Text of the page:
In the USA alone, 60 million people suffer from acne, with 20% of them being adults.
Yes, acne is often associated with teenagers, but this skin condition can affect just about anyone, no matter your age, gender or race.
Whether you are wondering what to do about your very first flare-up, or are looking for ways to fade old acne scars, this guide will teach you all you need to know about acne.
What is Acne?
Acne is a skin condition that occurs when the skin’s hair follicles become clogged up with oil and dead skin cells. The term refers to the blocked pores, pimples, and cysts that occur when the condition flares up.
There are actually three different stages to acne:
- Clogged Pores – your skin is constantly shedding its dead skin cells, but these can often end up trapped within the narrow openings of your pores. When this mixes together with the oil that is naturally produced by your skin, it forms a clump and plugs up the pores
- Bacterial Infiltration – the P.acnes bacterial strain is naturally found on the skin, but this bacteria ends up feeding off clogged pores, and therefore breeding inside them
- Inflammation – In order to fight the bacteria invading your skin, your body sends out white blood cells. This leads to the skin becoming inflamed, resulting in small bumps, pimples or cysts
While acne can appear anywhere on the skin, it is most commonly found on the face, forehead, chest, shoulders and upper back. This is because these are the areas of the body that contain the most oil glands, and your hair follicles are connected to these glands.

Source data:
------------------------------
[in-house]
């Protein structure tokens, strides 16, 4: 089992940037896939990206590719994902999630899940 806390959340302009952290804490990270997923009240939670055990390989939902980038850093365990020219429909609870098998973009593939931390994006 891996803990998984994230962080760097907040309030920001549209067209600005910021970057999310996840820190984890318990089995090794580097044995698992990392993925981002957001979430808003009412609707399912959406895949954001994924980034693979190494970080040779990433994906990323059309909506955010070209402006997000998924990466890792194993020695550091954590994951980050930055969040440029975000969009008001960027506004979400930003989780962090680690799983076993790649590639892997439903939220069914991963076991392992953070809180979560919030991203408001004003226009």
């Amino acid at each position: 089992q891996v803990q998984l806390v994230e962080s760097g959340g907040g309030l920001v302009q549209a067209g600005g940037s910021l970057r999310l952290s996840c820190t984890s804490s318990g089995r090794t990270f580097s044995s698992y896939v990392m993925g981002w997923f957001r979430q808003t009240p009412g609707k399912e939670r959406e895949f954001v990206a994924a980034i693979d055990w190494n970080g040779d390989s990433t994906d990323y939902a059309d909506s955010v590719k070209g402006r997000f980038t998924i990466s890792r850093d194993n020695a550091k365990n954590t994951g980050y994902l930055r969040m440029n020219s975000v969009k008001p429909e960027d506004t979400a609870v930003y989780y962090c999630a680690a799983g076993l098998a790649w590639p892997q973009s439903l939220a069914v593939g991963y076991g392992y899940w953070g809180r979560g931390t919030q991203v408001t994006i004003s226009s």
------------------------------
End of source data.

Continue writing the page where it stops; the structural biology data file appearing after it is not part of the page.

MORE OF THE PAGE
What Causes Acne?
There are so many different acne triggers out there, making it difficult to know the exact cause behind yours.
However, there are certain factors that have been linked to an increase in breakouts…
The first is related to your hormones…
Hormonal fluctuations are the most common cause of acne, and this can occur for a few different reasons. With teenagers, this tends to be due to a hormone called androgen, the levels of which rise in the body as adolescence begins. This causes the oil glands to grow, producing more sebum, resulting in the growth of acne-causing bacteria.
For adult women, hormonal fluctuations commonly occur before the menstrual cycle begins each month. If you have noticed that your breakouts seem to occur around the same time each month, then this could be the cause.
Another common acne trigger is stress, but, once again, this leads back to your hormones.
Well, when you are stressed, your adrenal gland releases cortisol, the stress hormone, which helps your body to deal with the stressful situation. However, each time it does this, your body also releases a small amount of testosterone. This is the male hormone, and it stimulates the oil glands to produce more oil, which then leads to breakouts.
For those who live in a polluted environment, you should be aware of the fact that pollution has also been linked to acne flare-ups. Studies have shown that pollution changes the composition of sebum in the skin, resulting in blocked pores. Pollutants also cause a deficiency in vitamins C and E, both of which are antioxidants that are essential for fighting the damage that pollution causes.
The way in which you care for your skin could also be triggering your acne flare-ups…
For example, over-cleansing actually dries out the skin, because it strips away your skin’s natural oils. In order to compensate for this, your oil glands amp up their oil production, resulting in skin that is much oilier in the end.
Wondering how often you should be cleansing?
No more than twice a day.
You also need to make sure that you are using the right skin care products for your skin type. Oily, acne-prone skin requires very specific ingredients, so if you are using products that are not designed for your skin type, your skin will not be getting all that it needs.
Do you use spot treatments?